Plants are primary producers on the earth, supplying our food directly and indirectly, creating the habitat we live in, and providing many other materials for everyday life. However, our knowledge of plant evolution remains scanty. Improvement of crops and understanding the roles of plants in our environment partially hinge on our knowledge of plant evolution. Revolutions in molecular biology, phylogenetics, and computer science have made it possible for the first time in history to reconstruct accurately the phylogeny of plants. In this project by Dr. Yin-Long Qiu at the University of Massachusetts-Amherst, three different approaches will be employed to understand both organismal and molecular aspects of land plant evolution. First, several genes from all three plant genomes (nucleus, chloroplast, mitochondrion) will be sequenced and analyzed in combination with the data available from the public domain to reconstruct a multigene land plant phylogeny. Second, several genomic structural features from the mitochondrial genome, such as intron acquisition, intron transposition, and gene cluster disintegration, will be investigated independently to evaluate critical parts of the sequence-based phylogeny and at the same to understand mitochondrial genome evolution in early land plants. Last, a few mitochondrial genomes will be sequenced to gain an in-depth look at mitochondrial genome evolution during early land plant radiation and to provide more genomic structural characters for assessing robustness of the relationships resolved through gene sequence analyses among major lineages of early land plants: liverworts, mosses, hornworts, and vascular plants. Plant science is at the dawn of a new era. After two decades of separate development along distinst lines of morphology, systematics, genetics, physiology, and ecology, these sub-disciplines begin to integrate into a new comprehensive plant biology. Thus, this project also aims to reach two educational goals. One is to train several graduate students and postdoctoral associates in the newly emerging field of evolutionary genomics. They will fill in a knowledge rift between traditional systematics and modern genomics that is developing in many biology departments. The other is to develop three courses, Plant Evolution, Evolutionary Genomics, and Phylogenetics, which are emerging fields with a recent explosion of new information. These courses will serve the function for both undergraduate and graduate education. In summary, the five lines of work outlined in this project are likely to enhance significantly our knowledge of land plant evolution.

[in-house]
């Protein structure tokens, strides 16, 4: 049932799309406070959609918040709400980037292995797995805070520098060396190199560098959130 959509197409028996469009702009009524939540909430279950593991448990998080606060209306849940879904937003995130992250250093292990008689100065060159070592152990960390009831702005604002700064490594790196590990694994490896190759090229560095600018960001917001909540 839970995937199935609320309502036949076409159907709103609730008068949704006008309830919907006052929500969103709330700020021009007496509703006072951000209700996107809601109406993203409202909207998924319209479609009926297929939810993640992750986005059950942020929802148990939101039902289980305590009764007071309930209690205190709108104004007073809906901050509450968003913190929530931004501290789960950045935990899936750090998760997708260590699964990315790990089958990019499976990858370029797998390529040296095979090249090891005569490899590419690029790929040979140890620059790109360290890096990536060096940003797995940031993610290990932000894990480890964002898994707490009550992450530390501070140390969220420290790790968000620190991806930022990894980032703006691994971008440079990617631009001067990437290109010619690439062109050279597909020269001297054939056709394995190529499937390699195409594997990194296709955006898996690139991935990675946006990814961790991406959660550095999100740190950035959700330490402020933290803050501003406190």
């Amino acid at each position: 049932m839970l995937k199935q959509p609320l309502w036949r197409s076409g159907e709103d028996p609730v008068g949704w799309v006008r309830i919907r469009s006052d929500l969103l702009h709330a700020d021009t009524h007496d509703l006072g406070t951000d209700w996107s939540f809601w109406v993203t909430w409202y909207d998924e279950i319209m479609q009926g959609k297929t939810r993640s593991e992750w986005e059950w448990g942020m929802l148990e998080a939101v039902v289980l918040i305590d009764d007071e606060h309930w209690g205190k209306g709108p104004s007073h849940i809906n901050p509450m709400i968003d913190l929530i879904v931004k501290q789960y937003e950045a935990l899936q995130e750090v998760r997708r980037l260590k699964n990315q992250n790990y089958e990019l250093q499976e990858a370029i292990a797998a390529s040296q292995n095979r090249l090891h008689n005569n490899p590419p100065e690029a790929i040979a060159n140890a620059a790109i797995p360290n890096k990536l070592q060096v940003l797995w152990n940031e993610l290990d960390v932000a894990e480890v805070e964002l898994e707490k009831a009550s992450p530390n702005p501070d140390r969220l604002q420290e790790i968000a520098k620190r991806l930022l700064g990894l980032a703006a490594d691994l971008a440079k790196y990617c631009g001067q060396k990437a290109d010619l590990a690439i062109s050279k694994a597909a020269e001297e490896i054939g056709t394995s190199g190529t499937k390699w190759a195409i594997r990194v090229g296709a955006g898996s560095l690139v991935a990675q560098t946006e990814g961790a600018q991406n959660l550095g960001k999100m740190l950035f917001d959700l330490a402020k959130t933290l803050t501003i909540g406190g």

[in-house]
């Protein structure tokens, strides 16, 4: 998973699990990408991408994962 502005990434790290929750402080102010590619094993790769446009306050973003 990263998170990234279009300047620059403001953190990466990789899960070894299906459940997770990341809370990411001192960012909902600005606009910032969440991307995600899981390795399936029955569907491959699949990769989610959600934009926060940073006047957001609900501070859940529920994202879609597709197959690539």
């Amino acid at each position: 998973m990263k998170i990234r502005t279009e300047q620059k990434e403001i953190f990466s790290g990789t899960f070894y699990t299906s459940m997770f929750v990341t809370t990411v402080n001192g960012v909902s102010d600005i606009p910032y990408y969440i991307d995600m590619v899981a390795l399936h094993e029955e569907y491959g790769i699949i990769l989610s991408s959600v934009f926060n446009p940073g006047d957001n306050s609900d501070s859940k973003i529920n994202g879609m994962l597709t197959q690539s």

National Science Foundation (NSF)
Division of Environmental Biology (DEB)
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Richard M. McCourt
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University of Michigan Ann Arbor
Ann Arbor
United States
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